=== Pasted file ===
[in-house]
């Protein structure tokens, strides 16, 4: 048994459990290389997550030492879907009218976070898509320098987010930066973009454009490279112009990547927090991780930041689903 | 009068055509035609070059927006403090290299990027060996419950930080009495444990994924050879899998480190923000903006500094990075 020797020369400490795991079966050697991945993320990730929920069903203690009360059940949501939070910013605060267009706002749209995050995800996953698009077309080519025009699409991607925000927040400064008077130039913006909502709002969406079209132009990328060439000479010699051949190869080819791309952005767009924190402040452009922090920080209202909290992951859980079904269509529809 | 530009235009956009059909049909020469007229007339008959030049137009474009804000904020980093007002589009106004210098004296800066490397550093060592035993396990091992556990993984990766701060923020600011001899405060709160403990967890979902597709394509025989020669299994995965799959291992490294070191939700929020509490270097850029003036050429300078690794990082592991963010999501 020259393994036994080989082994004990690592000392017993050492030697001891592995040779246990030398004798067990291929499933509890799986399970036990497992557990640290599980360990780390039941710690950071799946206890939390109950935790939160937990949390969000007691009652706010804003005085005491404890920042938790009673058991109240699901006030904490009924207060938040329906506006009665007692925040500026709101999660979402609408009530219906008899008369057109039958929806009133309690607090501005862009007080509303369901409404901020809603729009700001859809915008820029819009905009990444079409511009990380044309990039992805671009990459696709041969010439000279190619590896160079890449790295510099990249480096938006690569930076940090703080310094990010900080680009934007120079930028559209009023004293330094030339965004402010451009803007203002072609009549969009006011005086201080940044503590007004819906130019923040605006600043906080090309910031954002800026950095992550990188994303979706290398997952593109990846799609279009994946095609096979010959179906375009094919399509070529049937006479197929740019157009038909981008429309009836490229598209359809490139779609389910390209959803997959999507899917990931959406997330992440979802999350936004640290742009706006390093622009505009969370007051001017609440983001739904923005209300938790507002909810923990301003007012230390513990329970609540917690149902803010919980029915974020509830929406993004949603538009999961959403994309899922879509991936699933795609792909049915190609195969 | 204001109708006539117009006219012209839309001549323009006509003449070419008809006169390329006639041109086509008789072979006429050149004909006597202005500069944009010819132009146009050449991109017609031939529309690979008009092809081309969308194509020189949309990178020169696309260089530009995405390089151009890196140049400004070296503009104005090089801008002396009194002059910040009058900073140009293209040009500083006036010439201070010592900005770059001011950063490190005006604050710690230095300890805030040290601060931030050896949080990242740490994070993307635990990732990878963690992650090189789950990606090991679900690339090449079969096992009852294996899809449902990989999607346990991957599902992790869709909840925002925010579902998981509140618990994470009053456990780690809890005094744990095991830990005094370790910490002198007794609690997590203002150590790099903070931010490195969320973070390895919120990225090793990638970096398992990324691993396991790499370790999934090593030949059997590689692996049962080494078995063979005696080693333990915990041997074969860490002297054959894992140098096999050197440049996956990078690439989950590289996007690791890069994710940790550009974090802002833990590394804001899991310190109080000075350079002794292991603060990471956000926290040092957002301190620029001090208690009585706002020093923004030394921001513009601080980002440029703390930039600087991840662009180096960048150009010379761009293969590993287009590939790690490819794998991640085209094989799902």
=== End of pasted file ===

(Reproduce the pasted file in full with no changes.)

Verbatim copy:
[in-house]
């Protein structure tokens, strides 16, 4: 048994459990290389997550030492879907009218976070898509320098987010930066973009454009490279112009990547927090991780930041689903 | 009068055509035609070059927006403090290299990027060996419950930080009495444990994924050879899998480190923000903006500094990075 020797020369400490795991079966050697991945993320990730929920069903203690009360059940949501939070910013605060267009706002749209995050995800996953698009077309080519025009699409991607925000927040400064008077130039913006909502709002969406079209132009990328060439000479010699051949190869080819791309952005767009924190402040452009922090920080209202909290992951859980079904269509529809 | 530009235009956009059909049909020469007229007339008959030049137009474009804000904020980093007002589009106004210098004296800066490397550093060592035993396990091992556990993984990766701060923020600011001899405060709160403990967890979902597709394509025989020669299994995965799959291992490294070191939700929020509490270097850029003036050429300078690794990082592991963010999501 020259393994036994080989082994004990690592000392017993050492030697001891592995040779246990030398004798067990291929499933509890799986399970036990497992557990640290599980360990780390039941710690950071799946206890939390109950935790939160937990949390969000007691009652706010804003005085005491404890920042938790009673058991109240699901006030904490009924207060938040329906506006009665007692925040500026709101999660979402609408009530219906008899008369057109039958929806009133309690607090501005862009007080509303369901409404901020809603729009700001859809915008820029819009905009990444079409511009990380044309990039992805671009990459696709041969010439000279190619590896160079890449790295510099990249480096938006690569930076940090703080310094990010900080680009934007120079930028559209009023004293330094030339965004402010451009803007203002072609009549969009006011005086201080940044503590007004819906130019923040605006600043906080090309910031954002800026950095992550990188994303979706290398997952593109990846799609279009994946095609096979010959179906375009094919399509070529049937006479197929740019157009038909981008429309009836490229598209359809490139779609389910390209959803997959999507899917990931959406997330992440979802999350936004640290742009706006390093622009505009969370007051001017609440983001739904923005209300938790507002909810923990301003007012230390513990329970609540917690149902803010919980029915974020509830929406993004949603538009999961959403994309899922879509991936699933795609792909049915190609195969 | 204001109708006539117009006219012209839309001549323009006509003449070419008809006169390329006639041109086509008789072979006429050149004909006597202005500069944009010819132009146009050449991109017609031939529309690979008009092809081309969308194509020189949309990178020169696309260089530009995405390089151009890196140049400004070296503009104005090089801008002396009194002059910040009058900073140009293209040009500083006036010439201070010592900005770059001011950063490190005006604050710690230095300890805030040290601060931030050896949080990242740490994070993307635990990732990878963690992650090189789950990606090991679900690339090449079969096992009852294996899809449902990989999607346990991957599902992790869709909840925002925010579902998981509140618990994470009053456990780690809890005094744990095991830990005094370790910490002198007794609690997590203002150590790099903070931010490195969320973070390895919120990225090793990638970096398992990324691993396991790499370790999934090593030949059997590689692996049962080494078995063979005696080693333990915990041997074969860490002297054959894992140098096999050197440049996956990078690439989950590289996007690791890069994710940790550009974090802002833990590394804001899991310190109080000075350079002794292991603060990471956000926290040092957002301190620029001090208690009585706002020093923004030394921001513009601080980002440029703390930039600087991840662009180096960048150009010379761009293969590993287009590939790690490819794998991640085209094989799902």